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Full read - http://mma.fanhouse.com/2009/10/17/can- ... cer-kicks/Look at the career record of Shogun Rua, and you'll notice something unusual: Of his 18 victories, two are listed as TKO-stomps, and three are listed as TKO-soccer kicks. That's unusual, of course, because stomps and soccer kicks are illegal in the UFC and other American promotions. Shogun became one of the best and most exciting fighters in the world in Pride, where stomps and soccer kicks were allowed, but as he prepares to fight UFC light heavyweight champion Lyoto Machida at UFC 104, I've had a few fans ask me: Can Shogun become a champion under American rules?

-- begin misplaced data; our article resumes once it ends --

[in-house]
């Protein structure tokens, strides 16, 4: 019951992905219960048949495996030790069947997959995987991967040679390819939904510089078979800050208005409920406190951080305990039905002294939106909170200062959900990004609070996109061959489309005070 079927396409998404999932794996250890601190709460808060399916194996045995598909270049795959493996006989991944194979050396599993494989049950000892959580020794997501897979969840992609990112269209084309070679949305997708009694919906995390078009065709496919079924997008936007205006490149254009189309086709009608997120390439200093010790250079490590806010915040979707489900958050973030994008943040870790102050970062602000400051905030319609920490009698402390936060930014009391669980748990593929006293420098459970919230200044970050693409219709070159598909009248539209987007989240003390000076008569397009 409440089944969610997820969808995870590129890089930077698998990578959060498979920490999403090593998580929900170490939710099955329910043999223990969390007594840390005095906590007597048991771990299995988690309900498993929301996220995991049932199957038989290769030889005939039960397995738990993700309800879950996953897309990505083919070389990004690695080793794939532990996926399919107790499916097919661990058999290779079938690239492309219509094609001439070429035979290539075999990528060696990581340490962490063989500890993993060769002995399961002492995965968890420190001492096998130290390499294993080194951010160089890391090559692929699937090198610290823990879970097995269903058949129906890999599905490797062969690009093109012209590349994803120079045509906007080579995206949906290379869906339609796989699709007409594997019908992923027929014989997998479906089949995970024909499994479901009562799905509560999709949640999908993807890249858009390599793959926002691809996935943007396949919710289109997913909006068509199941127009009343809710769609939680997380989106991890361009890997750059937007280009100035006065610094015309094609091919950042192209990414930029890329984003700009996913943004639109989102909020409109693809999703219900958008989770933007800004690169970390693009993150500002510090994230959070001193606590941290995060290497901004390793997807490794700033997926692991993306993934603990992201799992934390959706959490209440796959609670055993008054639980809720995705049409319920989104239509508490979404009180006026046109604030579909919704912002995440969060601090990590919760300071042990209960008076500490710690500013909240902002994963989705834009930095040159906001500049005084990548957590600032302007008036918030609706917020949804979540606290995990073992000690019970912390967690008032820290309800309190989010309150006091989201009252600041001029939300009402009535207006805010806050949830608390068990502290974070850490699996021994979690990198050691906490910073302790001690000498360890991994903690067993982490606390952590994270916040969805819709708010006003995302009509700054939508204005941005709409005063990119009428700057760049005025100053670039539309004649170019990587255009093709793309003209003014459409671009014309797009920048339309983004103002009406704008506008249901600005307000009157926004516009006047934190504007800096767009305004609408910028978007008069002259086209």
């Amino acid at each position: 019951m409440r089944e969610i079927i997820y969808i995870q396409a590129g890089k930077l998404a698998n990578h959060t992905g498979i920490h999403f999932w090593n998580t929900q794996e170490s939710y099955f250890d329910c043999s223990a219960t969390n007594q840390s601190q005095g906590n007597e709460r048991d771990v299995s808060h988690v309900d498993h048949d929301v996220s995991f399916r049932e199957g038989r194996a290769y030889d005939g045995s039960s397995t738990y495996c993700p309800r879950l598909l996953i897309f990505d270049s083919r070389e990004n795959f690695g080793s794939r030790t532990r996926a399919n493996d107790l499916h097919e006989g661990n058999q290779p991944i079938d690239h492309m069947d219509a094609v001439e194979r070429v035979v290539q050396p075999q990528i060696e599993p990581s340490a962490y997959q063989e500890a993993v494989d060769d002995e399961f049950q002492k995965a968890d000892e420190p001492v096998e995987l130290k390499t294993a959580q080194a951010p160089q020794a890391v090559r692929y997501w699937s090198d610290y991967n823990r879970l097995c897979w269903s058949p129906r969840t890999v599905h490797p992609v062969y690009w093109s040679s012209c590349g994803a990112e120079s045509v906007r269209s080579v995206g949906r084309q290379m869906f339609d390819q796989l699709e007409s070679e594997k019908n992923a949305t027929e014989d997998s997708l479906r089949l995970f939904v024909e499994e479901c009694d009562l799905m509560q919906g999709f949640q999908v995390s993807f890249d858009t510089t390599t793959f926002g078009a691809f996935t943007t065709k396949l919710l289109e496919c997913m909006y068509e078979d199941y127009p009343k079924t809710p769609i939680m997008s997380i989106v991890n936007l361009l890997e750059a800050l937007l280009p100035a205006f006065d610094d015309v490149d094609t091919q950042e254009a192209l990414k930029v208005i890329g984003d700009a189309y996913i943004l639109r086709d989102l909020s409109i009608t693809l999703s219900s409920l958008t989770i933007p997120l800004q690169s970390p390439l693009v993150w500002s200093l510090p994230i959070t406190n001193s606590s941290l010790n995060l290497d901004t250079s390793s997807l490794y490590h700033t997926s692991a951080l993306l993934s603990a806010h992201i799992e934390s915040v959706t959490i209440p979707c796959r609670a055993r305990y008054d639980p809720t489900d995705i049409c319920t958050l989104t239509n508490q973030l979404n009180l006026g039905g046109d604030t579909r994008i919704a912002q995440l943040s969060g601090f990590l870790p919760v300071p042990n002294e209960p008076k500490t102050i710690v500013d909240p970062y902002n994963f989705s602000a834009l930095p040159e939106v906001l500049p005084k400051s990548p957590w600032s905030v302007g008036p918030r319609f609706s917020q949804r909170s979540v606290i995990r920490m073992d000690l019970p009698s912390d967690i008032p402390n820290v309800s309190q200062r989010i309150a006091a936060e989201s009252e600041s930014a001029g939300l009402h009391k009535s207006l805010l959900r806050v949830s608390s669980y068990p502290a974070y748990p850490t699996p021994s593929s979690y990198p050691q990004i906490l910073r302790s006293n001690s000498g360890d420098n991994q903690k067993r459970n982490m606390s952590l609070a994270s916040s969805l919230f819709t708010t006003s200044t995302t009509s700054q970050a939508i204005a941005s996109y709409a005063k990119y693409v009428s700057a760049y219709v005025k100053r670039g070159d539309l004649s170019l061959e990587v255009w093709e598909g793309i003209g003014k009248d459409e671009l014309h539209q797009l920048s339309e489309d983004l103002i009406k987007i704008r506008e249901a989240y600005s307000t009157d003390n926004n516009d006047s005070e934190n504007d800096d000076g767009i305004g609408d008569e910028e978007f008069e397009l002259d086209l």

Shogun's reliance upon stomps and soccer kicks was actually greater than you might think from hearing that he used them to finish five of his 18 victories: In other fights, such as his 2005 victory over Alistair Overeem, stomps and soccer kicks were an integral part of how he took control of the bout, even if they weren't the way he finished it. Stomps and soccer kicks were, quite simply, Shogun's best weapons, and he's now fighting under rules that take his best weapons from him.